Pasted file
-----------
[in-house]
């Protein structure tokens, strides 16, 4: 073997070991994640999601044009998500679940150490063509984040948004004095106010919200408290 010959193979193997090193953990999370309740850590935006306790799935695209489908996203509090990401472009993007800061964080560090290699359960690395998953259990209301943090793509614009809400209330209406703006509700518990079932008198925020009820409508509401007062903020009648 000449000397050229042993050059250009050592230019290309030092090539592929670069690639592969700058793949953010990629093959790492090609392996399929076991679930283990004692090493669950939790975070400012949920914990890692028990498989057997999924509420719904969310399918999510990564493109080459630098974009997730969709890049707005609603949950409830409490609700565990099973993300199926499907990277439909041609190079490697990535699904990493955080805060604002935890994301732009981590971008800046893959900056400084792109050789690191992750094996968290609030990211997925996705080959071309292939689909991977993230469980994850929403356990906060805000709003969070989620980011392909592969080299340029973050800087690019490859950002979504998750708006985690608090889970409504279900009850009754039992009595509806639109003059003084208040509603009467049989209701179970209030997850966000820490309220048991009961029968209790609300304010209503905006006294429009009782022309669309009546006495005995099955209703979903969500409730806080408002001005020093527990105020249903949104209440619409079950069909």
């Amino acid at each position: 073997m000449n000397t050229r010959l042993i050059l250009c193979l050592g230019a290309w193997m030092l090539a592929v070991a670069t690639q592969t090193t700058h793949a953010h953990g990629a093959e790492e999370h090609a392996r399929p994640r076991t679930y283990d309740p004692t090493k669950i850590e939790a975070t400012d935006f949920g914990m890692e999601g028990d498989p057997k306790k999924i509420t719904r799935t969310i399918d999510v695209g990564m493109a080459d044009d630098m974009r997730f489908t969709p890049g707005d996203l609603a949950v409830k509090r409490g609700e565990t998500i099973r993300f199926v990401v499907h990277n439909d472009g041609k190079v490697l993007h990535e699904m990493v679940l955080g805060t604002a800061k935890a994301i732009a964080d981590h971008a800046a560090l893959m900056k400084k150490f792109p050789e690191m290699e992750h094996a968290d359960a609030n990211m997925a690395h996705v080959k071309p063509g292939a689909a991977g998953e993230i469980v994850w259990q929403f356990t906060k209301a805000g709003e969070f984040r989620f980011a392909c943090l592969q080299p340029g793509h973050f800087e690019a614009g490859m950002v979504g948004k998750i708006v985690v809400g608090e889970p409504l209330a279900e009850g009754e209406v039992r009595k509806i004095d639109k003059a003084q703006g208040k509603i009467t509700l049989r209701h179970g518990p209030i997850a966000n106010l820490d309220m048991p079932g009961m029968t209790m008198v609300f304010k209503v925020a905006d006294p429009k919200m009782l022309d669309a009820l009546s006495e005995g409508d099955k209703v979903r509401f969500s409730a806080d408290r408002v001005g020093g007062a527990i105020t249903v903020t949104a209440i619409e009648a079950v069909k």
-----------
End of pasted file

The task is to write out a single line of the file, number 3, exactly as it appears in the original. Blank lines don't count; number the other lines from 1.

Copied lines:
């Amino acid at each position: 073997m000449n000397t050229r010959l042993i050059l250009c193979l050592g230019a290309w193997m030092l090539a592929v070991a670069t690639q592969t090193t700058h793949a953010h953990g990629a093959e790492e999370h090609a392996r399929p994640r076991t679930y283990d309740p004692t090493k669950i850590e939790a975070t400012d935006f949920g914990m890692e999601g028990d498989p057997k306790k999924i509420t719904r799935t969310i399918d999510v695209g990564m493109a080459d044009d630098m974009r997730f489908t969709p890049g707005d996203l609603a949950v409830k509090r409490g609700e565990t998500i099973r993300f199926v990401v499907h990277n439909d472009g041609k190079v490697l993007h990535e699904m990493v679940l955080g805060t604002a800061k935890a994301i732009a964080d981590h971008a800046a560090l893959m900056k400084k150490f792109p050789e690191m290699e992750h094996a968290d359960a609030n990211m997925a690395h996705v080959k071309p063509g292939a689909a991977g998953e993230i469980v994850w259990q929403f356990t906060k209301a805000g709003e969070f984040r989620f980011a392909c943090l592969q080299p340029g793509h973050f800087e690019a614009g490859m950002v979504g948004k998750i708006v985690v809400g608090e889970p409504l209330a279900e009850g009754e209406v039992r009595k509806i004095d639109k003059a003084q703006g208040k509603i009467t509700l049989r209701h179970g518990p209030i997850a966000n106010l820490d309220m048991p079932g009961m029968t209790m008198v609300f304010k209503v925020a905006d006294p429009k919200m009782l022309d669309a009820l009546s006495e005995g409508d099955k209703v979903r509401f969500s409730a806080d408290r408002v001005g020093g007062a527990i105020t249903v903020t949104a209440i619409e009648a079950v069909k």